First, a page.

Crackdown urged on ‘vile’ social media commentary during rugby rape trial
Paddy Jackson’s lawyer said the case had been beset by ‘misinformed, misconceived and malicious content’.
Paddy Jackson’s lawyers have called on legal authorities to take robust action to crack down on “vile” social media commentary on criminal proceedings.
Solicitor Joe McVeigh said the rugby rape trial had been accompanied by a “flood of misinformed, misconceived and malicious content”.
His call for steps to preserve the integrity of the criminal justice system came as the police confirmed they were investigating incidences of the complainant’s identity being revealed on social media.
Flanked by Jackson as he commented on the verdict outside Belfast Crown Court, Mr McVeigh said: “On the face of it, this robust assertion of its independence by the jury embodied in these acquittals, for all four men, may suggest that the trial process is in good health.
“That is not the case. Vile commentary expressed on social media going well beyond fair comment has polluted the sphere of public discourse and raised real concerns about the integrity of the trial process.
“To that end we want to thank the learned trial Judge Patricia Smyth for her management of this trial in the face of an onslaught of toxic contempt, particularly on Twitter.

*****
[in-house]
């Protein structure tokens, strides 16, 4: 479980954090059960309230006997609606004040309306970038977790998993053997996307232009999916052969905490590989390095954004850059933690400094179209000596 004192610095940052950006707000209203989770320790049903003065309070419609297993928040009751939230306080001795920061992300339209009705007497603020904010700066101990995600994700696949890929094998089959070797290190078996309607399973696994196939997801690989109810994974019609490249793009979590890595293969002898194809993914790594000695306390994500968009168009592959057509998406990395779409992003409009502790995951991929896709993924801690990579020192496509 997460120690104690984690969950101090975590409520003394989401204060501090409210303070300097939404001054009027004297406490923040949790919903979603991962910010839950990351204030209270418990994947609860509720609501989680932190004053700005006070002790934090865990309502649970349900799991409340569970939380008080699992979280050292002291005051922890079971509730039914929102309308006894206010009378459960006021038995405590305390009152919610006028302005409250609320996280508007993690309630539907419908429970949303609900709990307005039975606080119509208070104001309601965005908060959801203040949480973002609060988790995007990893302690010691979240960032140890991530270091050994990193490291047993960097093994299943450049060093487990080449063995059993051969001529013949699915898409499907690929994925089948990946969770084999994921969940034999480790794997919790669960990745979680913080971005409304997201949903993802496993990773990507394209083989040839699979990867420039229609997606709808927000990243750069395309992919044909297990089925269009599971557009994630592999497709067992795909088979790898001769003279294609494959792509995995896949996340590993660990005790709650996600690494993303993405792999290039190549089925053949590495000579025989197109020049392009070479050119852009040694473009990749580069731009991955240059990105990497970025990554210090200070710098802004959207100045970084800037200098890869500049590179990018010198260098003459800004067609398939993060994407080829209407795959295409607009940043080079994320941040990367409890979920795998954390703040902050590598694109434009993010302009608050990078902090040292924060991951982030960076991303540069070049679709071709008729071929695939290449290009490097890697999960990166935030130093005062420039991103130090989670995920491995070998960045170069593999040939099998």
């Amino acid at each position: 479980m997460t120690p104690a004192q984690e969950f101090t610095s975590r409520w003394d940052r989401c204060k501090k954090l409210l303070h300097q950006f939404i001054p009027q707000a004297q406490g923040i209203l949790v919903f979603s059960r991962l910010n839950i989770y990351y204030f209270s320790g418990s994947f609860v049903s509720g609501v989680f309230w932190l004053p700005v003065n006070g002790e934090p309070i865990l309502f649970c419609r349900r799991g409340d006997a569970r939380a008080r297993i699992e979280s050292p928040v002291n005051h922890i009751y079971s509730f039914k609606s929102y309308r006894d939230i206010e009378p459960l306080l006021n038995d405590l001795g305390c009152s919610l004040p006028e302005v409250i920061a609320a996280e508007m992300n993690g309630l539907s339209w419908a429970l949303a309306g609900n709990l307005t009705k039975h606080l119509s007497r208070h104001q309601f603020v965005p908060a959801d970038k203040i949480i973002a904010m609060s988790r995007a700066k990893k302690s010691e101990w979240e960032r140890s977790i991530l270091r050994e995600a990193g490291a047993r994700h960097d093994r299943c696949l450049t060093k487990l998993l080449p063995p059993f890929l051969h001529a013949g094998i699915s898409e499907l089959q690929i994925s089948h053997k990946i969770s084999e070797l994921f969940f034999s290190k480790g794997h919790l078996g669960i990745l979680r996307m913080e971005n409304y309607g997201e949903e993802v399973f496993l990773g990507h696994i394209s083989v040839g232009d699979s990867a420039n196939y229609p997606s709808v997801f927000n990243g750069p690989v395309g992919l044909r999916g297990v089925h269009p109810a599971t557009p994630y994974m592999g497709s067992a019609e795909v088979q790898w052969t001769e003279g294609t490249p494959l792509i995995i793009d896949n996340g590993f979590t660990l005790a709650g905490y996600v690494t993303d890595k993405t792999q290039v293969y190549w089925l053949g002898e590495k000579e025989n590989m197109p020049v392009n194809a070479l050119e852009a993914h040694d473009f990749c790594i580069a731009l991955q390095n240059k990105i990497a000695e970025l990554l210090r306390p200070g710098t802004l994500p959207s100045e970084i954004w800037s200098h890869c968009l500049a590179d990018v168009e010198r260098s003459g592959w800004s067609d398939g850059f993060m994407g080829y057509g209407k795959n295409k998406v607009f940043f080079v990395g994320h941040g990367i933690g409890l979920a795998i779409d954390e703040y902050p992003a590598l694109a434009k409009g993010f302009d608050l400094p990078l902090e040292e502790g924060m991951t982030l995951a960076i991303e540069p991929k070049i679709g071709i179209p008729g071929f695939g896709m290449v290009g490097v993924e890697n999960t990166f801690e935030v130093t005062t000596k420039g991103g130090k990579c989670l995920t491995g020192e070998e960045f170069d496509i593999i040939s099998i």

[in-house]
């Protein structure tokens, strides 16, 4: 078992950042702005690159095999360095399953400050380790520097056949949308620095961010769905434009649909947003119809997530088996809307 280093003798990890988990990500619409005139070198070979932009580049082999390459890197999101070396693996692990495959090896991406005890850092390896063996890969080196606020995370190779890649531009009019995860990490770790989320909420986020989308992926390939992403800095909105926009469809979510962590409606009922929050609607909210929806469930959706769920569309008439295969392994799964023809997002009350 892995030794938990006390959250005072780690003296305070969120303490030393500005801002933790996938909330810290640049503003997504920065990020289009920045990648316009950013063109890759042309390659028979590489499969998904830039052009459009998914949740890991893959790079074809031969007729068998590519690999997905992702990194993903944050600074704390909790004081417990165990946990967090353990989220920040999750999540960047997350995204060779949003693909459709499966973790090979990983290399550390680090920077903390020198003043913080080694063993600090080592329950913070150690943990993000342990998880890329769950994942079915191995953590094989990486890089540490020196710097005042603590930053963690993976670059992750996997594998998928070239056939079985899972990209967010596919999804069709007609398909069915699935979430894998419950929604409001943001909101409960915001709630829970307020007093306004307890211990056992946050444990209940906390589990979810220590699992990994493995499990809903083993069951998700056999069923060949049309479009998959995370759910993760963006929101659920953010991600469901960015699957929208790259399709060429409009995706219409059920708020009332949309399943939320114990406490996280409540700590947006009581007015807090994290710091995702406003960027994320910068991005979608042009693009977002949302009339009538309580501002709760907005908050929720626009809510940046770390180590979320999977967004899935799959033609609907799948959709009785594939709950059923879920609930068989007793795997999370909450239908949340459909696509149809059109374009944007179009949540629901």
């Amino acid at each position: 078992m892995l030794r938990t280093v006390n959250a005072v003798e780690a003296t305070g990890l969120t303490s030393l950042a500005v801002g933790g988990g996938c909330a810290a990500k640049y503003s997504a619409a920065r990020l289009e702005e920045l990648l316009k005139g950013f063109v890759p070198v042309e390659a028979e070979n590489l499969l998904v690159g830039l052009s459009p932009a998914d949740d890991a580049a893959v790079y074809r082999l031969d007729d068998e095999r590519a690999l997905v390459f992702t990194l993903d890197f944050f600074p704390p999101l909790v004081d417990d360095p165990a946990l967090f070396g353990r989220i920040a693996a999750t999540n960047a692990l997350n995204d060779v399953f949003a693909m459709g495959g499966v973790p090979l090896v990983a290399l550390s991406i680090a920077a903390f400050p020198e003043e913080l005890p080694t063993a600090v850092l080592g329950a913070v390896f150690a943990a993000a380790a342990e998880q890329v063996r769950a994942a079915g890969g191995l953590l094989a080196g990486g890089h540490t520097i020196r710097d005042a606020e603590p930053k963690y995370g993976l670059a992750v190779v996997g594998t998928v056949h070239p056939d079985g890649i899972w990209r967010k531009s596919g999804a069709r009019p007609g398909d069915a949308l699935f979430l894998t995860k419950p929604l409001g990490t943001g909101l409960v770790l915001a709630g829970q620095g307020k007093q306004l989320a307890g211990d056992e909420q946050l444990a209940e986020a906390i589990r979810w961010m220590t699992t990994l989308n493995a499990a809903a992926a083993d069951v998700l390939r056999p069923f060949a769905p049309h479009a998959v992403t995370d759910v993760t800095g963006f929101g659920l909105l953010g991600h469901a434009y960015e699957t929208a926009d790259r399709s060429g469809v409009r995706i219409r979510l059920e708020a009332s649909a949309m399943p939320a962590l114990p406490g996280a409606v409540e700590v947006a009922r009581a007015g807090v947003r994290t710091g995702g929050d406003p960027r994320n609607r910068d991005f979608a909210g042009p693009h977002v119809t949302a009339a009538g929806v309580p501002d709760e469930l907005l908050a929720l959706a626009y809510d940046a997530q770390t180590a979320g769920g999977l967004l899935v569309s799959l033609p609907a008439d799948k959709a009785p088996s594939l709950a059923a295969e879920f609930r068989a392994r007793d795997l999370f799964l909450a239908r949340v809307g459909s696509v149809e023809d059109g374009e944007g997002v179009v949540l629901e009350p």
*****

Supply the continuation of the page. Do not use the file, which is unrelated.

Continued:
“Several days of this trial were lost due to problems thrown up by the intrusive infection of the process by social media.
“All the lawyers have been distracted by having to man the barriers against the flood of misinformed, misconceived and malicious content on the internet, particularly during the last phase of this trial, and worryingly even at the hands of public servants who should have known better.
“There’s no reason to believe that this problem will not worsen. To that end we invite the office of the Lord Chief Justice, the Attorney General, and the Public Prosecution Service, to enter into fresh discussions with us to look at more robust mechanisms that can strike an effective balance between everyone’s rights, but that properly secure the integrity of our criminal justice system.”
Police Service of Northern Ireland Detective Chief Superintendent Paula Hilman said the naming of the complainant on social media breached her entitlement to anonymity.
“Any breach of this entitlement is and will be investigated,” she added.